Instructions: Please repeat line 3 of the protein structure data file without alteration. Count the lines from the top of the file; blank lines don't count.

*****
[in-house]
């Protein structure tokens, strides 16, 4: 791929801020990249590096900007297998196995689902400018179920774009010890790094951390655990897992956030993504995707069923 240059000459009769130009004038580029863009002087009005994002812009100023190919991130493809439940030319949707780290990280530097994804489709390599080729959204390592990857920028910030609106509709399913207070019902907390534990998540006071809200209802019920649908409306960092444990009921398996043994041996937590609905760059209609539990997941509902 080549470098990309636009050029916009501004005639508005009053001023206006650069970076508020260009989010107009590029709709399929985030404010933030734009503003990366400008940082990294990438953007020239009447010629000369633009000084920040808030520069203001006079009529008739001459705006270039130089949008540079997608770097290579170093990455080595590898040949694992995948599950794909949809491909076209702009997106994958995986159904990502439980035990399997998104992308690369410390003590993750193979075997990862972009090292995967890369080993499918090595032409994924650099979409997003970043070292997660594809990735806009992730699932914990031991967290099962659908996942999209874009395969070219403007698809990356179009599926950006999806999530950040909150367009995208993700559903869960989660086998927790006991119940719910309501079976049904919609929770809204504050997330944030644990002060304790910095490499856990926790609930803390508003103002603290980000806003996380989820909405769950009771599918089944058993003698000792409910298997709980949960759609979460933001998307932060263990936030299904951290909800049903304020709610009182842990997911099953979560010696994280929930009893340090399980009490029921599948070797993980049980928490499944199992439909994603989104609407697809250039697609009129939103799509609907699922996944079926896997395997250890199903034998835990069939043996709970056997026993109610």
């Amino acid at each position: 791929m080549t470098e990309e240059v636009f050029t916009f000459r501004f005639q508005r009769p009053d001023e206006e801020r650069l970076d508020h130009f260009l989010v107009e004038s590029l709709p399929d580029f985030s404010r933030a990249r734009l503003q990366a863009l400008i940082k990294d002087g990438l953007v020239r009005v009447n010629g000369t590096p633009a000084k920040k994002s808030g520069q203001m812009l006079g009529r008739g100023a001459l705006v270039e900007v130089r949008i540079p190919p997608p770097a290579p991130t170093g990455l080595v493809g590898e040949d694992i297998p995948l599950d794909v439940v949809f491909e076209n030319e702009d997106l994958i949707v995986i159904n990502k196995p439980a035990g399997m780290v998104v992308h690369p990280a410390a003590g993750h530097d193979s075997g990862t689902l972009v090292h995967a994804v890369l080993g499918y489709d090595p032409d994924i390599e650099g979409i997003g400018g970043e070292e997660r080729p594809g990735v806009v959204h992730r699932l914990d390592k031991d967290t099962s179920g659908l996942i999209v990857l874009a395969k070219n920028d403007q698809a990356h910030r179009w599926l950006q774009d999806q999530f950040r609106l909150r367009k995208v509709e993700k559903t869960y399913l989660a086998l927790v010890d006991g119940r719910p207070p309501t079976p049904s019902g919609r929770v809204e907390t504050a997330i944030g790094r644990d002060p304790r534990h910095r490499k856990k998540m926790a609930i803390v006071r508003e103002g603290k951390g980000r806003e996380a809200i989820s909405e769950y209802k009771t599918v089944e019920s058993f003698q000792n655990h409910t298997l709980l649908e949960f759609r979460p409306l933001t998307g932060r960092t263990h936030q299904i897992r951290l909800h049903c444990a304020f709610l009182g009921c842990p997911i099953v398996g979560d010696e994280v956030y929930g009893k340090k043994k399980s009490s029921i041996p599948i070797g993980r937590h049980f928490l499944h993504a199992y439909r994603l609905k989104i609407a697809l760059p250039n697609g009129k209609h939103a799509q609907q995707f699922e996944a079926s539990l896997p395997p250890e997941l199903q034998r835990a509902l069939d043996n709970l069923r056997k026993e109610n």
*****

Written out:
């Amino acid at each position: 791929m080549t470098e990309e240059v636009f050029t916009f000459r501004f005639q508005r009769p009053d001023e206006e801020r650069l970076d508020h130009f260009l989010v107009e004038s590029l709709p399929d580029f985030s404010r933030a990249r734009l503003q990366a863009l400008i940082k990294d002087g990438l953007v020239r009005v009447n010629g000369t590096p633009a000084k920040k994002s808030g520069q203001m812009l006079g009529r008739g100023a001459l705006v270039e900007v130089r949008i540079p190919p997608p770097a290579p991130t170093g990455l080595v493809g590898e040949d694992i297998p995948l599950d794909v439940v949809f491909e076209n030319e702009d997106l994958i949707v995986i159904n990502k196995p439980a035990g399997m780290v998104v992308h690369p990280a410390a003590g993750h530097d193979s075997g990862t689902l972009v090292h995967a994804v890369l080993g499918y489709d090595p032409d994924i390599e650099g979409i997003g400018g970043e070292e997660r080729p594809g990735v806009v959204h992730r699932l914990d390592k031991d967290t099962s179920g659908l996942i999209v990857l874009a395969k070219n920028d403007q698809a990356h910030r179009w599926l950006q774009d999806q999530f950040r609106l909150r367009k995208v509709e993700k559903t869960y399913l989660a086998l927790v010890d006991g119940r719910p207070p309501t079976p049904s019902g919609r929770v809204e907390t504050a997330i944030g790094r644990d002060p304790r534990h910095r490499k856990k998540m926790a609930i803390v006071r508003e103002g603290k951390g980000r806003e996380a809200i989820s909405e769950y209802k009771t599918v089944e019920s058993f003698q000792n655990h409910t298997l709980l649908e949960f759609r979460p409306l933001t998307g932060r960092t263990h936030q299904i897992r951290l909800h049903c444990a304020f709610l009182g009921c842990p997911i099953v398996g979560d010696e994280v956030y929930g009893k340090k043994k399980s009490s029921i041996p599948i070797g993980r937590h049980f928490l499944h993504a199992y439909r994603l609905k989104i609407a697809l760059p250039n697609g009129k209609h939103a799509q609907q995707f699922e996944a079926s539990l896997p395997p250890e997941l199903q034998r835990a509902l069939d043996n709970l069923r056997k026993e109610n």